Prior to the 1980s, Karen Pryor was a marine-mammal trainer who used Skinner's operant principles to teach dolphins and develop marine-mammal shows. In 1984, she published her book, Don't Shoot the Dog: The New Art of Teaching and Training, an explanation of operant-conditioning procedures written for the general public.[25] In the book Pryor explains why punishment as a way to get people to change often fails, and describes specific positive methods for changing the behaviour of husbands, children and pets.[35] Pryor's dog training materials and seminars showed how operant procedures can be used to provide training based on positive reinforcement of good behavior.[25] Pryor and Gary Wilkes introduced clicker training to dog trainers with a series of seminars in 1992 and 1993. Wilkes used aversives as well as rewards, and the philosophical differences soon ended the partnership.[36]
Learned helplessness occurs when a dog ceases to respond in a situation where it has no option to avoid a negative event. For learned helplessness to occur, the event must be both traumatic and outside the dog's control.[53] Family dogs that are exposed to unpredictable or uncontrolled punishment are at risk of developing disturbances associated with the learned helplessness disorder. Punishment which is poorly coordinated with identifiable avoidance cues or response options, such as when punishment takes place long after the event, meet the criteria of inescapable trauma.[43]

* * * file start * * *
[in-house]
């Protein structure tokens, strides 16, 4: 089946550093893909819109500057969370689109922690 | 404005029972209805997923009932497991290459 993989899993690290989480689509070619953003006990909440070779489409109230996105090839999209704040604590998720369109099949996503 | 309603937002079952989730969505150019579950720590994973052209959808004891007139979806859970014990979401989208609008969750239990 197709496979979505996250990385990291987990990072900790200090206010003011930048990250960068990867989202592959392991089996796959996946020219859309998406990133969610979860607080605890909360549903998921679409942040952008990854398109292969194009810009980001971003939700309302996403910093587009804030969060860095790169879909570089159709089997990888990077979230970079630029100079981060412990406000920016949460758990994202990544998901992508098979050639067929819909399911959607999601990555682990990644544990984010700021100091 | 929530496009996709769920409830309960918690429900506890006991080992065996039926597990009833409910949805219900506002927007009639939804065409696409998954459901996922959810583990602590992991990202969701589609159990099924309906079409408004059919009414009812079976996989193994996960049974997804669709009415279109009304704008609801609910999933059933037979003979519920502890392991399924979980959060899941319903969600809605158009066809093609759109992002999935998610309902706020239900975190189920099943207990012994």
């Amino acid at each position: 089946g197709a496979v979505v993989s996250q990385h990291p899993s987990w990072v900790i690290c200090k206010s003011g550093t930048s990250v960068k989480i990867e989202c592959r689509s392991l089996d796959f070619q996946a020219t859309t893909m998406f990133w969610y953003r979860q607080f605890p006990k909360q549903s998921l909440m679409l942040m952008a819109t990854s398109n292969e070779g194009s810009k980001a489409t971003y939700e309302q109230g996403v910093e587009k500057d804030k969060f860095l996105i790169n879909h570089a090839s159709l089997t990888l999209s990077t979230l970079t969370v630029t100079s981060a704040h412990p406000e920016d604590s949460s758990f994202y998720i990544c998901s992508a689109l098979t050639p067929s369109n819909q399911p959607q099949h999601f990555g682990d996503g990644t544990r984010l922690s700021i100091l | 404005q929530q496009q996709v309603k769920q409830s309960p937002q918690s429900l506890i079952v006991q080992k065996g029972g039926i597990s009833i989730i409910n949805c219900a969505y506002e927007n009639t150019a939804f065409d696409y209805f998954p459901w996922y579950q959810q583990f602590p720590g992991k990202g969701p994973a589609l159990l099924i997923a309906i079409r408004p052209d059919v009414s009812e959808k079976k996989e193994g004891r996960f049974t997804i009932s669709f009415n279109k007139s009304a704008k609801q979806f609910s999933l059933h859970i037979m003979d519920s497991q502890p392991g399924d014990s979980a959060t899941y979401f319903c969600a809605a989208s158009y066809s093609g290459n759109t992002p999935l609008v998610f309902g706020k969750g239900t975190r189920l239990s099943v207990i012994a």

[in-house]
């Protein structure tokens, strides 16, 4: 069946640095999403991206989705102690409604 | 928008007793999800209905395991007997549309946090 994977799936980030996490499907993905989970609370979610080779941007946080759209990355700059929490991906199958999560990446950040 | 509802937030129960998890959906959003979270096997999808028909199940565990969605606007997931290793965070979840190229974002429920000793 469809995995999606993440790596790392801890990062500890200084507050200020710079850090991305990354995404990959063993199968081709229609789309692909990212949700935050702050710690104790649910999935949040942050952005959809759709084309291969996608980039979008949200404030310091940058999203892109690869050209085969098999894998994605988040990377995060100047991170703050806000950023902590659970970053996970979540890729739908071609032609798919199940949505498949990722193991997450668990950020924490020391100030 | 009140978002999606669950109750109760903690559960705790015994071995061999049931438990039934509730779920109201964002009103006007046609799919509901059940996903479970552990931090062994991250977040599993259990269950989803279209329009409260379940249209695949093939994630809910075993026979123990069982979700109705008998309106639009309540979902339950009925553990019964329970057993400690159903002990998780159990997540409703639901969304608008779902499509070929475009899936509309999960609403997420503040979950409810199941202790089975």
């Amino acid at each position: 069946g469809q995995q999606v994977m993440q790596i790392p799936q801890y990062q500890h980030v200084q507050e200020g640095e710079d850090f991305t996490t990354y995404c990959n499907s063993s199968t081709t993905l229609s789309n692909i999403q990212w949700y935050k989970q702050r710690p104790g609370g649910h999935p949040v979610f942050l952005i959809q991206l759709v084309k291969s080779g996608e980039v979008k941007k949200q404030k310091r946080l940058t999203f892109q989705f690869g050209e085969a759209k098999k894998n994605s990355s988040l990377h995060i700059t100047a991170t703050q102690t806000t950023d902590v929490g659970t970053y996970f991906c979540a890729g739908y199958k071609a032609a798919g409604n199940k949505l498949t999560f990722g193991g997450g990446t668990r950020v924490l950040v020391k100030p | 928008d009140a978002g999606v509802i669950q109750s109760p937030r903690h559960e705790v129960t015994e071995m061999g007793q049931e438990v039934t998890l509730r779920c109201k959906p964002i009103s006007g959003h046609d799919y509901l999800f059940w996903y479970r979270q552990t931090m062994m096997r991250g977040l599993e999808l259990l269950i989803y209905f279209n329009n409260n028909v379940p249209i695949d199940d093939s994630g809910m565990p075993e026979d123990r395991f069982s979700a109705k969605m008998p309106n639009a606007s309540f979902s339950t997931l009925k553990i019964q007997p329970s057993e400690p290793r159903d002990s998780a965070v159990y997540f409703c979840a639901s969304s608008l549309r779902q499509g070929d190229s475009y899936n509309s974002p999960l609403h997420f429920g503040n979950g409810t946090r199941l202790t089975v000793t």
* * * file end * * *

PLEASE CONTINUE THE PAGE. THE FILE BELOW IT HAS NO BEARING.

Based on the principles of social learning, model-rival training uses a model, or a rival for attention, to demonstrate the desired behaviour.[69] The method was used by Irene Pepperberg to train Alex the African Grey Parrot to label a large number of objects. McKinley and Young undertook a pilot study on the applicability of a modified version of the model-rival method to the training of domestic dogs, noting that the dog's origins as a member of large and complex social groups promote observational learning. The model-rival training involved an interaction between the trainer, the dog, and a person acting as a model-rival, that is, a model for desired behaviour and a rival for the trainer's attention. In view of the dog, a dialogue concerning a particular toy commenced between the trainer and the model-rival. The trainer praised or scolded the model-rival depending on whether the model-rival had named the toy correctly. It was found that the performance times for completion of the task were similar for dogs trained with either operant conditioning or the model rival method. In addition, the total training time required for task completion was comparable for both methods.[70]